Monday, December 03, 2012

Update on Move To Curb Researcher Appeals at California Stem Cell Agency

Directors of the $3 billion California stem cell agency are still mulling details of changes in their free-wheeling and sometimes emotional appeals process for grant applications that are rejected by the agency's reviewers.

A special task force of directors met last week for the second time to discuss the likely alterations. Kevin McCormack, spokesman for the agency, said the group made no decisions. Another meeting will be held later at a date to be determined. The task force's recommendations will then go before the full board, probably in late January.

McCormack said members of the panel have asked for “more details regarding the process that would be employed if the appeals and extraordinary petition processes were merged.”

The agency has an odd, bifurcated appeals process. Early in its existence, the agency said appeals of reviewer decisions could be based only on conflicts of interest. However, researchers have a right under state law to speak to the governing board in public on any issue whatsoever. As some researchers began to use that avenue to ask for reconsideration of their applications, the CIRM board created what it called “extraordinary petitions” in an effort to control the process and limit appeals. Both the “appeals” and “extraordinary petitions” are, in fact, appeals but on different grounds and employing different mechanisms.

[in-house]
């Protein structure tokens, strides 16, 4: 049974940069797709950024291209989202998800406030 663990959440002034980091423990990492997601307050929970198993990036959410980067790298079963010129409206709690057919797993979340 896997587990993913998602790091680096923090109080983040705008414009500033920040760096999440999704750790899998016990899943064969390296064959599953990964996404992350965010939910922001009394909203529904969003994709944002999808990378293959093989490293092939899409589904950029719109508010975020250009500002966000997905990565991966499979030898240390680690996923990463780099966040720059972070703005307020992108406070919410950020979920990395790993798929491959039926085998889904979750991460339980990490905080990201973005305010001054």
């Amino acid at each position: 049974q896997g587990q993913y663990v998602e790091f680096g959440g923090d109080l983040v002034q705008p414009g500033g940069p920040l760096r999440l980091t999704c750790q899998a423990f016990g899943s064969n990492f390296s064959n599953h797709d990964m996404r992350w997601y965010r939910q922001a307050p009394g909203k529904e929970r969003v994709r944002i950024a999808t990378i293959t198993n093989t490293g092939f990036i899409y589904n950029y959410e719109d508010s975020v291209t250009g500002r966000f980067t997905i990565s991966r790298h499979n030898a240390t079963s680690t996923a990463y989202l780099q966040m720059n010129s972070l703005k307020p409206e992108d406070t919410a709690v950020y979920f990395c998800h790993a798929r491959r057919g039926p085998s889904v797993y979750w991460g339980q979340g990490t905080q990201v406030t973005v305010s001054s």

The task force was created in September after directors complained about “arm-twisting” and “emotionally charged presentations” in connection with a record number of appeals earlier this year.

Here is a link to an item about the task force's first meeting. Here is a link to an agency summary of the task force's deliberations prior to last week's meeting. The transcript of the session should be available on the CIRM web site within the next two weeks. It will be found under the meetings section of the web and then under the heading for the task force's November session.

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